An archaeologist makes a series of incredible finds and becomes involved, professionally and personally, with the Cabinet minister who made funding available for the dig. In a repressive political climate, Kate and Dan become increasingly concerned by the ramifications of the relationship, and the unsettling interest shown by the ambitious minister in the Heroic Age.
Ragnarok is a terrifying apocalyptic novel inspired by the invasive politics and surveillance culture of contemporary Britain.
One theme of this novel is the abuse of power by government ministers - and the ambitious staff of the agencies which they create and exercise some, but perhaps not sufficient, control over. As with Frankenstein’s monster, these creatures, synthesized in the great UK laboratory-of-the-police-state, may yet embarrass their political masters.
The United Kingdom as a totalitarian state, ruled by an invasive, omniscient, executive power, was best exemplified by George Orwell in the novel 1984. Many of his ‘Big Brother’ predictions are now coming to fruition thro’ the proliferation of cameras, databases, profiling, and information-driven policing by a myriad of competing agencies, in what is aptly described as a surveillance society.
Despite massive immigration in recent years, Britain retains a largely homogeneous Anglo-Saxon population, with the Teutonic tendency to march in-step and repress radical expression. The largest media organization, the BBC, on whose practices Orwell modelled his Ministry of Truth, and which inspired the term ‘newspeak’, is more beholden than ever, in a fractured market, to its political paymasters. There is no written constitution, and despite notional developments in human rights law, savagely criticized by the media oligarchs and the demagoguery, recent trends in UK government policy are geared towards policing without the expense and inconvenience of the courts.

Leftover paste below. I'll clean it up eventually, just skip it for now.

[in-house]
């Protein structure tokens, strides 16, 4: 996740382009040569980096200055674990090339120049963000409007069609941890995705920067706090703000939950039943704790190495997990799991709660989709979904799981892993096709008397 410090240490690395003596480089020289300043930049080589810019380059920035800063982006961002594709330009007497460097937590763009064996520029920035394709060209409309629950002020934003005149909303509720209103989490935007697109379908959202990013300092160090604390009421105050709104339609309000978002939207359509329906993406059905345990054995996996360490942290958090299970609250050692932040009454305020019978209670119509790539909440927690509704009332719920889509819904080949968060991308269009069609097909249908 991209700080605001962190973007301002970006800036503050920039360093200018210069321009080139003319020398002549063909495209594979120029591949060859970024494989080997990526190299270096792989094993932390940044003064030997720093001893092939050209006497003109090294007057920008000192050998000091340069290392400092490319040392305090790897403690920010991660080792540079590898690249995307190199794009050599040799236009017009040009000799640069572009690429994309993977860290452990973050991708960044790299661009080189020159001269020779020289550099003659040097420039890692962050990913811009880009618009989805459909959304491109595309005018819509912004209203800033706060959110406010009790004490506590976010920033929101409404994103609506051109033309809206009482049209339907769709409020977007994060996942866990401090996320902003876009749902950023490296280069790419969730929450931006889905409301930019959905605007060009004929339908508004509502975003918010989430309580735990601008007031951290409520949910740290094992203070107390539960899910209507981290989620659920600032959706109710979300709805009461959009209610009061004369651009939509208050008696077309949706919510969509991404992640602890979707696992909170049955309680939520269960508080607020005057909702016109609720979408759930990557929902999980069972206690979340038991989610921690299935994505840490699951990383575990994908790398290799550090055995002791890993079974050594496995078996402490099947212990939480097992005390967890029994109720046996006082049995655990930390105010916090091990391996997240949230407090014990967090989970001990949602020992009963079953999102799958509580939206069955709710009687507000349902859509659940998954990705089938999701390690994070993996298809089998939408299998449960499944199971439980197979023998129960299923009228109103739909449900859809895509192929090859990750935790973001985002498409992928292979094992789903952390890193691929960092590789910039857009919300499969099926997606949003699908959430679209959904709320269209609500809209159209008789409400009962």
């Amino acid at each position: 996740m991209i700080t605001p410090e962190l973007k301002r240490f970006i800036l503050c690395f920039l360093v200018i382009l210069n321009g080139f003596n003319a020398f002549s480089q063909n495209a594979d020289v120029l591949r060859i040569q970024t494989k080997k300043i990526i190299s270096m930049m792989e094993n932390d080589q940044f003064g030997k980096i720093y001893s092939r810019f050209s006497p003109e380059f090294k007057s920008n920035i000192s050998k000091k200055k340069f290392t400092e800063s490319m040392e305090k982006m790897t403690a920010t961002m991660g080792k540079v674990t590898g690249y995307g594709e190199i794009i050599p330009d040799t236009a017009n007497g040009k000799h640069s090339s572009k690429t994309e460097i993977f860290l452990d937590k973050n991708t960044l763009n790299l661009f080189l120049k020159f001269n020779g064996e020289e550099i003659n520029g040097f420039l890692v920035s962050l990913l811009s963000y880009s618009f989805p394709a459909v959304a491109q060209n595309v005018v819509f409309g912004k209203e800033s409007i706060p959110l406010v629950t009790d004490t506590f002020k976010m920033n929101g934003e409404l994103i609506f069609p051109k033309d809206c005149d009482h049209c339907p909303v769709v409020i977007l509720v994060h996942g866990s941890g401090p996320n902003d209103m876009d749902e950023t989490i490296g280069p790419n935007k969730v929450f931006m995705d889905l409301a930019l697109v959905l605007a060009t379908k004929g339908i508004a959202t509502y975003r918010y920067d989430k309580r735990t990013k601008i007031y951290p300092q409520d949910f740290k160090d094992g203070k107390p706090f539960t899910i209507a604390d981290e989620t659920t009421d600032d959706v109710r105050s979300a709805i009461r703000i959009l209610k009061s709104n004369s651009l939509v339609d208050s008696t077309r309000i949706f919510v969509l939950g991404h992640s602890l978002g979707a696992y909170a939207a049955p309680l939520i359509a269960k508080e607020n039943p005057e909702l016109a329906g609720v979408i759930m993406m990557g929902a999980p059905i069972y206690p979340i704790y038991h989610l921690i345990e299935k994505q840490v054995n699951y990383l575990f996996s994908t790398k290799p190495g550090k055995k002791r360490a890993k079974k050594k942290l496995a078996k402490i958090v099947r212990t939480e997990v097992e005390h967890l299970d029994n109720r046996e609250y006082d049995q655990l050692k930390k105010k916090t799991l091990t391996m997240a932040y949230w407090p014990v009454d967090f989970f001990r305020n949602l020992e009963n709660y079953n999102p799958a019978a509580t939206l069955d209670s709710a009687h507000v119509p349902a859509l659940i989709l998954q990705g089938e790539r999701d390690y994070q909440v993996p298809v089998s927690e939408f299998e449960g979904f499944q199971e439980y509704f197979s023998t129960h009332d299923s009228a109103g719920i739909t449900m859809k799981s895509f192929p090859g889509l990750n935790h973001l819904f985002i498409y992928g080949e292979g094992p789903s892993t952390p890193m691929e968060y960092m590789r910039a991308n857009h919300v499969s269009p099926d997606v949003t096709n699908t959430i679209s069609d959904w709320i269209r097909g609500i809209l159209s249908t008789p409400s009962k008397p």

The other theme of this novel is fantastical. Utilization of a supernatural myth which, unlike Orwell’s inspiration for his keenly sketched description of dystopic government ministries, is not sourced from contemporary reality.
These disparate themes are linked by a common quest-ion. What dark force drives the controlling instinct, for some it is a compulsion, in that most dangerous of entities in the digital age - the politician?
The Icelandic Old-Norse word Ragnarok roughly translates into ‘doom of the gods’; and in the context of the novel, it refers to apocalyptic supernatural events which strike London, the modern media-centric equivalent of Asgard in the UK, causing sufficient dislocation of government to permit a coup to be staged by extremists in the British establishment. To this end, an elite surveillance-security unit would be needed with a similar ethos to the German SS which destroyed the rival SA. The ‘anti-terror’ police, perhaps. The media currently parodies some aspects of anti-terror policing in subtle ways by reporting their involvement in minor cases which have nothing to do with terrorism. This situation has arisen from the misuse of Draconian powers which Parliament granted the police and security lobby without regard for civil-liberties.
Readers of the Levin Plays will note that all the recurring characters from past plays feature in this single tome and face a literary Ragnarok of their own. Jane, the wealthy financier; Kate, the archaeologist; Julia, the investigative journalist. Even Irene de Beauvoir, the actress whom Julia discovered has not aged since 1940, makes a brief cameo appearance.
This will not, of course, mark the end of the anthology, or even inhibit the drafting of future Levin Plays; but these new stories will have to take the form of prequels, occurring in the months or years before the totalitarian Apocalypse strikes.